The McNemar’s test of marginal homogeneity has a p-value=1.00. The kappa statistic and its standard error are given respectively by (0.033 ± 0.017). There is some statistical implication when the clinical definition of the syndrome is used.
For a general square contingency table Stuart [34] and Maxwell [35] developed an asymptotic chi-square test of marginal homogeneity, for which a SAS macro was provided in [36]. The value of the test statistic is 16.3 with p-value=0.092 indicating the support for marginal homogeneity between spouses’ distribution over the specified categories.
The issue of sample size requirements
The sample estimation is an essential step to guarantee that a study possesses a certain power. In the case of 2 × 2 table, sample size requirements regarding the statistical inference on kappa, has been extensively discussed [37,38]. In the general case, we shall investigate two approaches. The first approach is proposed by Cantor [39] who used the relative error in estimation and the numerator of kappa (π_{0}- π_{e}) as the basic requirements for sample size estimation. The proposed equation is:
We modify the above equation such that:
(28)
Calculations based on the above equation gives very unrealistic sample size estimates. For example when, implying that kappa=0.29, and making an error in estimation, = 0.05,we need to recruit at least 9700 spousal pairs. Two advantages of Cantor’s expression; the first is that the sample size equation (28) does not depend on the marginal probabilities, through its dependence on u_{1} and u_{2} which must be guessed by the researcher. Second, it does not need specifications for the values of kappa under the two hypotheses to be tested. Alternatively, we provide the sample size requirement to test the hypothesis H_{0}: k=0 versus a non-zero alternative, for Type I error rate α and power 1-β. The sample size expression is:
(29)
For testing k_{0}=0, Table 7 gives some calculated values of N for guessed values of u1 and u_{2}, 80% power and 5% Type I error rate. The disadvantage is that for (29) to be of practical importance we need to guess the values of u_{1} and u_{2}.
πe | u_{1} | u_{2} | κ | |
---|---|---|---|---|
.05 | .10 | |||
0.01 | 0.01 | 0.01 | 133 | 40 |
0.05 | 0.1 | 0.1 | 966 | 68 |
0.1 | 0.05 | 0.05 | 753 | 193 |
0.01 | 0.1 | 0.1 | 800 | 204 |
0.4 | 0.01 | 0.1 | 2447 | 608 |
0.4 | 0.05 | 0.05 | 2654 | 660 |
Table 7: Sample size requirements to test the hypothesis H_{0}: k=0 under the MDM.
It is clear from Table 7 that for fixed power and type error rate the sample size depends on the distance of the values of under both hypotheses, and the chance error. Moreover, it seems that values of u_{1} and u_{2} have little effect on the sample size.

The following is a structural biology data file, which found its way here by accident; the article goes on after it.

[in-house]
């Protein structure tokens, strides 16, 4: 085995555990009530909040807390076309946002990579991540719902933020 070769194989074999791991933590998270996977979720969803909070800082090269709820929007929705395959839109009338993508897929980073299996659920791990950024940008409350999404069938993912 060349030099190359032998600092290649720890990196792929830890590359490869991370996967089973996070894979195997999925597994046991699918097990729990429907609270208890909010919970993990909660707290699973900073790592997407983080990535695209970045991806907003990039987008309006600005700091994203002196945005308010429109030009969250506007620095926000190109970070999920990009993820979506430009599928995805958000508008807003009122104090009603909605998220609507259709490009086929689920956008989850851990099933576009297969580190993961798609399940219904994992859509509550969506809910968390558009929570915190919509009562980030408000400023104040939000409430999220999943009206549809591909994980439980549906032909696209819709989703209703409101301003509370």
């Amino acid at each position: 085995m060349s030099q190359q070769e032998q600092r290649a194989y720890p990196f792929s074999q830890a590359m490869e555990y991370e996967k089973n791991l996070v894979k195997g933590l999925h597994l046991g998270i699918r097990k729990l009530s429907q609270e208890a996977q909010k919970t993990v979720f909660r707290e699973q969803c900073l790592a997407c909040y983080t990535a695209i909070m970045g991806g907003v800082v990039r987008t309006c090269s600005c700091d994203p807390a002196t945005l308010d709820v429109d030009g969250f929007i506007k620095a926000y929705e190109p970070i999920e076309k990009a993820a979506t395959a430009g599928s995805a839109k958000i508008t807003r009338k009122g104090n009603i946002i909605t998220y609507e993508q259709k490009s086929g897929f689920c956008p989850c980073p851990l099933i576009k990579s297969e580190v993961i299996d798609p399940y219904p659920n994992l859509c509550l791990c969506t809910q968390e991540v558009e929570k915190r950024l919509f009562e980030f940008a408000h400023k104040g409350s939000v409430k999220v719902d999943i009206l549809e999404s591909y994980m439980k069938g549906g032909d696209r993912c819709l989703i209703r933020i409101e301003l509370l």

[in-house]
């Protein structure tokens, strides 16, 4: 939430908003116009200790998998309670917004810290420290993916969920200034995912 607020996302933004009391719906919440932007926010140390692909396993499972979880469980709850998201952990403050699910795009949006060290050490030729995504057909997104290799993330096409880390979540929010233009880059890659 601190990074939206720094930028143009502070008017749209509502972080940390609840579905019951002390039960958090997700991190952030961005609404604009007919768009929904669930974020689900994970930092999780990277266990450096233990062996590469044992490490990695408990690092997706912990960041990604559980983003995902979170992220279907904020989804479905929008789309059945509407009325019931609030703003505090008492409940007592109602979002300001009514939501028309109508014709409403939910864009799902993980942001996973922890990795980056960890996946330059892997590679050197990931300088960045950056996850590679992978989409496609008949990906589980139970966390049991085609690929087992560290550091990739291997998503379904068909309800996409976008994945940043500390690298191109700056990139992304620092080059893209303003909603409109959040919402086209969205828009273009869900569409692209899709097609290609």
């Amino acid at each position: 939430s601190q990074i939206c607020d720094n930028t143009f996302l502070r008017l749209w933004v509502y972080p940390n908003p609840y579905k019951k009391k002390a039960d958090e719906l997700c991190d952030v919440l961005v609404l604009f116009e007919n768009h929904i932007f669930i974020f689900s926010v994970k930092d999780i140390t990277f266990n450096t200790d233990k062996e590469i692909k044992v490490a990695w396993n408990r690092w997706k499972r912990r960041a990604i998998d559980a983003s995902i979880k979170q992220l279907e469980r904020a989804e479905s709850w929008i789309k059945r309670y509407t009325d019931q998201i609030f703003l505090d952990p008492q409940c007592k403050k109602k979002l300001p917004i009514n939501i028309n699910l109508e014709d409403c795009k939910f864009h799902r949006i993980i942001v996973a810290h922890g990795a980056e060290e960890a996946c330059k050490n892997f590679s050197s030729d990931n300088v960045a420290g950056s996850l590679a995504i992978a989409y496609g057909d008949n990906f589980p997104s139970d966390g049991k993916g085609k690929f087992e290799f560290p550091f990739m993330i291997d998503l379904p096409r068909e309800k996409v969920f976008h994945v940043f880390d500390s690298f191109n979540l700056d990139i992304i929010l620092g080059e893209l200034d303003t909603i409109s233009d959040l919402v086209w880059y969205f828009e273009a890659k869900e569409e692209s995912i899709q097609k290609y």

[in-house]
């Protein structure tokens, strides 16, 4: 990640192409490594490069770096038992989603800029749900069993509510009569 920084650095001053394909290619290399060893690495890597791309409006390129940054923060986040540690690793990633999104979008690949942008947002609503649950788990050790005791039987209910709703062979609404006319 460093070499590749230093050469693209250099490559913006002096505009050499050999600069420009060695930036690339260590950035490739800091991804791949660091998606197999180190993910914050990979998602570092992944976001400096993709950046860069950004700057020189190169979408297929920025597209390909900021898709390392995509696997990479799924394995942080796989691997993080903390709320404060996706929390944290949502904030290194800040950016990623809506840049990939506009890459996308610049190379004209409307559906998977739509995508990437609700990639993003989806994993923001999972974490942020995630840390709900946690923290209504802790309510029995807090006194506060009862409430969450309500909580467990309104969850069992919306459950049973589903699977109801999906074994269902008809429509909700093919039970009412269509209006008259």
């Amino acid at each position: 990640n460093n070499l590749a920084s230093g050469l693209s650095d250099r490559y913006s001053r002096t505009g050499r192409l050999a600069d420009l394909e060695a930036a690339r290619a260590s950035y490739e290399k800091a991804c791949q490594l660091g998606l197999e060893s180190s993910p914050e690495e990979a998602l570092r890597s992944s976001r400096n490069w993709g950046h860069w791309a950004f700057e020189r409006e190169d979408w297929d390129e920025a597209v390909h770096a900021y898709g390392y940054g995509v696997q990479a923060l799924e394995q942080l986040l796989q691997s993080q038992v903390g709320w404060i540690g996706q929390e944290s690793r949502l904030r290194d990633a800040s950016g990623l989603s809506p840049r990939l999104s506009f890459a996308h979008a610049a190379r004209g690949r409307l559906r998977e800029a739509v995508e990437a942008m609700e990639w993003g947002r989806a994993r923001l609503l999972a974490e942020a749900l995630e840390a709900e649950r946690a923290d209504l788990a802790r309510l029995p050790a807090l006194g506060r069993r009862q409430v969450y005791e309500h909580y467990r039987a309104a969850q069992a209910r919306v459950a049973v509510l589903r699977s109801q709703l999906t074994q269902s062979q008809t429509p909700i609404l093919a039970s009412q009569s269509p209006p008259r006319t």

Our main focus in this paper has been on the estimation of spousal concordance which may be the result of shared lifestyle and socioeconomic environment. In fact spousal resemblance or concordance may be due to shared environment, common behaviors, and also positive assortative mating, that is, the tendency of individuals to choose a spouse with similar characteristics. If concordance was mainly due to a cohabitation effect, then it should increase with increasing time shared by spouses. Identification of the relative contributions of shared modifiable environmental risk factors may then improve our understanding and thus enable targeting of detrimental lifestyle minimizing the rapid increase in the prevalence of the metabolic syndrome.
Because data for the components of MS for spousal pairs are not available, we simulated similar data using input parameters from the Korean study. Working with simulated data is a practical way to control the sampling error, and to verify the reproducibility of the results. This strategy has been recommended in [40]. Since our interest is in modeling MS in spousal pairs we need to define bivariate probability distributions for continuous data, and the categorical data. We developed two models; (1) The Truncated Bivariate Poisson Model (BTPM) to analyze the categories as counts. The main purpose of the truncation is to overcome the limitations of the Poisson to model discrete outcomes that has an upper finite limit. (2) The second model is Multivariate-Dirichlet-Multinomial distribution (BDMM) to analyze the frequency of the bivariate counts. The two models are not nested within each other, and we therefore had to evaluate the goodness of fit of each model separately. We have developed three approaches to goodness of fit; all showed that the BDMM fitted the data quite closely. Since the index of clustering is our target parameter its nature varied according to the modeling strategy. The ICCC is a natural choice for the continuous data under both the bivariate normal model and the BTPM. The kappa statistic is the natural choice to measure spousal concordance for the categorical data. It is interesting to notice that the parameter estimate of spousal concordance has almost similar value under the three models. But the level of uncertainty was highest under the BTPM.
There are limitations in modeling MS under the study design proposed in [15]. The first is the absence of important covariates, and or possible confounders, that affect the estimation of the clustering parameter. For example, it would be desirable to include in the proposed models individual level covariates such as age, and level of education, and possibly cluster level covariate such as the length of spousal co-habitation.
As a final remark, we note that the evaluation of the kappa statistic from a 2X2 table makes the problem of likelihood based inference, sample size estimation, and confidence interval construction tractable. But the interest in agreements between pairs when the subjects are classified in several categories has increased the potential applications of the kappa statistic in this regard as a measure of clustering. Hypothesis testing and sample size requirements are much more complicated in the multi-categorical classification. This problem was considered by many researchers by collapsing the multinomial data into binary data.
Bartfay and Donner [41], Cohen [42] Donner and Eliasziw [43], and Kraemer [44] demonstrated the advantage of preserving multinomial data on the original scale. They all showed that collapsing multinomial data into two categories results in reduction of the effective sample size. This means that a substantial increase in the sample size is required to maintain the same level of power at a given level of significance.